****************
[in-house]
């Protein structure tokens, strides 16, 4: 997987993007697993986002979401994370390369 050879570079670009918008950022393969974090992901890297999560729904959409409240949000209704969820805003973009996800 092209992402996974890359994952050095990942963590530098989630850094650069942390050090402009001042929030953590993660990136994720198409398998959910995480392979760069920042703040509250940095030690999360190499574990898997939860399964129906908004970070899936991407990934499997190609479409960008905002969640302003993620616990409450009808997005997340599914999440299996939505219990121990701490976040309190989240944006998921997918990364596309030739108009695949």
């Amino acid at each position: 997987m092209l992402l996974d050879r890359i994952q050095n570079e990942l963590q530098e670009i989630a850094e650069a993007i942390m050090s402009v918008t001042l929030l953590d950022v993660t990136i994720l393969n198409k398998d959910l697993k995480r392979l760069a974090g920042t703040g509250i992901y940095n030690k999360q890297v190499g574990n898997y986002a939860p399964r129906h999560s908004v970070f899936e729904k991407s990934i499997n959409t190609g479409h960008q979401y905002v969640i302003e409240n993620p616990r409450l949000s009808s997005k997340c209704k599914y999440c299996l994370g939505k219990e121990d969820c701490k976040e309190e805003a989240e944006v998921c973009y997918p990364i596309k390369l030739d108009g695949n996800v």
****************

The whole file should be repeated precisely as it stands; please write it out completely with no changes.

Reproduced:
[in-house]
């Protein structure tokens, strides 16, 4: 997987993007697993986002979401994370390369 050879570079670009918008950022393969974090992901890297999560729904959409409240949000209704969820805003973009996800 092209992402996974890359994952050095990942963590530098989630850094650069942390050090402009001042929030953590993660990136994720198409398998959910995480392979760069920042703040509250940095030690999360190499574990898997939860399964129906908004970070899936991407990934499997190609479409960008905002969640302003993620616990409450009808997005997340599914999440299996939505219990121990701490976040309190989240944006998921997918990364596309030739108009695949």
């Amino acid at each position: 997987m092209l992402l996974d050879r890359i994952q050095n570079e990942l963590q530098e670009i989630a850094e650069a993007i942390m050090s402009v918008t001042l929030l953590d950022v993660t990136i994720l393969n198409k398998d959910l697993k995480r392979l760069a974090g920042t703040g509250i992901y940095n030690k999360q890297v190499g574990n898997y986002a939860p399964r129906h999560s908004v970070f899936e729904k991407s990934i499997n959409t190609g479409h960008q979401y905002v969640i302003e409240n993620p616990r409450l949000s009808s997005k997340c209704k599914y999440c299996l994370g939505k219990e121990d969820c701490k976040e309190e805003a989240e944006v998921c973009y997918p990364i596309k390369l030739d108009g695949n996800v």